• Federal Courts And AI Standing Orders: Safety Or Overkill?

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    Several district court judges have issued standing orders regulating the use of artificial intelligence in their courts, but courts should consider following ordinary notice and comment procedures before implementing sweeping mandates that could be unnecessarily burdensome and counterproductive, say attorneys at Curtis.

  • Bill Could Pave Path To 'Safer' Banking For Cannabis Industry

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    The Secure and Fair Enforcement Regulation, or SAFER, Banking Act, which was recently passed by a U.S. Senate committee, creates potential for financial inclusion of legally operating cannabis businesses and could promote recognition of the disconnect between federal laws and services unavailable to the industry, says Mark Bell at Stinson.

  • How 4 State AGs Are Shaping Data Privacy Compliance

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    As the landscape of state data privacy laws continues to grow across the nation, understanding how state attorneys general — such as in California, Colorado, Connecticut and Virginia — are thinking about these laws is critical to begin forecasting how enforcement will play out, say Michelle Kallen and Daniel Echeverri at Jenner & Block.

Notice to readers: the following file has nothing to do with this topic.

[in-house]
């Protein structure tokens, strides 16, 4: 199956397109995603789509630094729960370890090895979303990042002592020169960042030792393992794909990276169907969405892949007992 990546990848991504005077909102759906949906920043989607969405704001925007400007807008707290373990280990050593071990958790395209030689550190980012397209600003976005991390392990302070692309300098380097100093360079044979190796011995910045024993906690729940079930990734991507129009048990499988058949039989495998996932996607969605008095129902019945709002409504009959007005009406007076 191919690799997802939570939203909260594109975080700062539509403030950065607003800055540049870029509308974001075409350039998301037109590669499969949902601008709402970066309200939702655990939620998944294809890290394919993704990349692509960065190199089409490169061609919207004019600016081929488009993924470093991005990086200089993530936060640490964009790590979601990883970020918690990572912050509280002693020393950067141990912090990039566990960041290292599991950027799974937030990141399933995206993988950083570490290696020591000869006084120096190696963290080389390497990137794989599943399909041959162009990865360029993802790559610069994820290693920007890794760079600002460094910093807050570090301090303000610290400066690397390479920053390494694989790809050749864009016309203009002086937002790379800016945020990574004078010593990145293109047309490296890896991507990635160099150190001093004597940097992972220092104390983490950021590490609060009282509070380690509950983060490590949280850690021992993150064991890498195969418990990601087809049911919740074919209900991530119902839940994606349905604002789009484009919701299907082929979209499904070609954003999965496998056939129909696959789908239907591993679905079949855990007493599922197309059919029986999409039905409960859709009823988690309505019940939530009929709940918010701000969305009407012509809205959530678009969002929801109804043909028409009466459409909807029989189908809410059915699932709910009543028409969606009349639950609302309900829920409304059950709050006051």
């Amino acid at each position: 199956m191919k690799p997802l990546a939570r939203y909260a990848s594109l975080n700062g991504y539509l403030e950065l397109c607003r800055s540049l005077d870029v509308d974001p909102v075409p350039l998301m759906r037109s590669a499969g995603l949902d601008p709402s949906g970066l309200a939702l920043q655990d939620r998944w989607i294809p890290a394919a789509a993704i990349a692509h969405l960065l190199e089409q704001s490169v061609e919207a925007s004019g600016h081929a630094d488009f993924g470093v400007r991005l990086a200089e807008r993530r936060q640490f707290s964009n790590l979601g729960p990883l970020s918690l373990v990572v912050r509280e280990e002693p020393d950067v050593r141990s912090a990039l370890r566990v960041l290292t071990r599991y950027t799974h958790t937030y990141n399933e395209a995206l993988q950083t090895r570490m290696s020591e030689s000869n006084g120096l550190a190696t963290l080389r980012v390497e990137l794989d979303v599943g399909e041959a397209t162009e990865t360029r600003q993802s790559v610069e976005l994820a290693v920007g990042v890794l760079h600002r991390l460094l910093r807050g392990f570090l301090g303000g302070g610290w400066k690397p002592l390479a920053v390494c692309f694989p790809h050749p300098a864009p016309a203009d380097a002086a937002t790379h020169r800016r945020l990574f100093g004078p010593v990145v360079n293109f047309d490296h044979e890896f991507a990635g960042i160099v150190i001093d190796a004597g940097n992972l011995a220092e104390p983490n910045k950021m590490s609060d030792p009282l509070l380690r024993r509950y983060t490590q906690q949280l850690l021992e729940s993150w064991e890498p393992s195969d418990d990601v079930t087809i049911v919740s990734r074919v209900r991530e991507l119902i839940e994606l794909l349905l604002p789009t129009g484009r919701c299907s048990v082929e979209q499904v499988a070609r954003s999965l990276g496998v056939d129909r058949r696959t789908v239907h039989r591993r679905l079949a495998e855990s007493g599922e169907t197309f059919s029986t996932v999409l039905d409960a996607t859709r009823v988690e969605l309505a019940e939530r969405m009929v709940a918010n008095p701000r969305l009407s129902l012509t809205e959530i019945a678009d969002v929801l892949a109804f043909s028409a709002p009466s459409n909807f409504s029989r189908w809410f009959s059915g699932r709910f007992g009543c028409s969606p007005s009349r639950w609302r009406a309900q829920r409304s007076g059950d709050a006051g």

• 7 E-Discovery Predictions For 2024 And Beyond

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    The legal and technical issues of e-discovery now affect virtually every lawsuit, and in the year to come, practitioners can expect practices and policies to evolve in a number of ways, from the expanded use of relevancy redactions to mandated information security provisions in protective orders, say attorneys at Littler.